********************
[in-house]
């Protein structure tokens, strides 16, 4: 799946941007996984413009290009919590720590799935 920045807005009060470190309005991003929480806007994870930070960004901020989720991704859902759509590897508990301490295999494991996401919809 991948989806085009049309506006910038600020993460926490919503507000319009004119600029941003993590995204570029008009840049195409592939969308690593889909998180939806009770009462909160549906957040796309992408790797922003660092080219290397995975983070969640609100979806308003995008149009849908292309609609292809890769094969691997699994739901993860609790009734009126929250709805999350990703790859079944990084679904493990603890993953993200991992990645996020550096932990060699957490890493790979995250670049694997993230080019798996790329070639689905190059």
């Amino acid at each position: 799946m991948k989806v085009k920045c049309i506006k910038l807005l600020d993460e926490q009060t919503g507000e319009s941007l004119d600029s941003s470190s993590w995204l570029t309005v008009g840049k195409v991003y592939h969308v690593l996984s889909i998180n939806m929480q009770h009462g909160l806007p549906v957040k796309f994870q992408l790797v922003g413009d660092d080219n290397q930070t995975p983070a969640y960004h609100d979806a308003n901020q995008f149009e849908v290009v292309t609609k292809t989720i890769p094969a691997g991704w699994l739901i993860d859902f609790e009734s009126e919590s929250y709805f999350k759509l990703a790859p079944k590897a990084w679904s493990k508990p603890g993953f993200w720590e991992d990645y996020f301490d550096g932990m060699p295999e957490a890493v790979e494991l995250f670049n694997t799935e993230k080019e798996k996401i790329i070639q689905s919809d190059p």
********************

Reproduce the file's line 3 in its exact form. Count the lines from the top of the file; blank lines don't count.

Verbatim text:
């Amino acid at each position: 799946m991948k989806v085009k920045c049309i506006k910038l807005l600020d993460e926490q009060t919503g507000e319009s941007l004119d600029s941003s470190s993590w995204l570029t309005v008009g840049k195409v991003y592939h969308v690593l996984s889909i998180n939806m929480q009770h009462g909160l806007p549906v957040k796309f994870q992408l790797v922003g413009d660092d080219n290397q930070t995975p983070a969640y960004h609100d979806a308003n901020q995008f149009e849908v290009v292309t609609k292809t989720i890769p094969a691997g991704w699994l739901i993860d859902f609790e009734s009126e919590s929250y709805f999350k759509l990703a790859p079944k590897a990084w679904s493990k508990p603890g993953f993200w720590e991992d990645y996020f301490d550096g932990m060699p295999e957490a890493v790979e494991l995250f670049n694997t799935e993230k080019e798996k996401i790329i070639q689905s919809d190059p």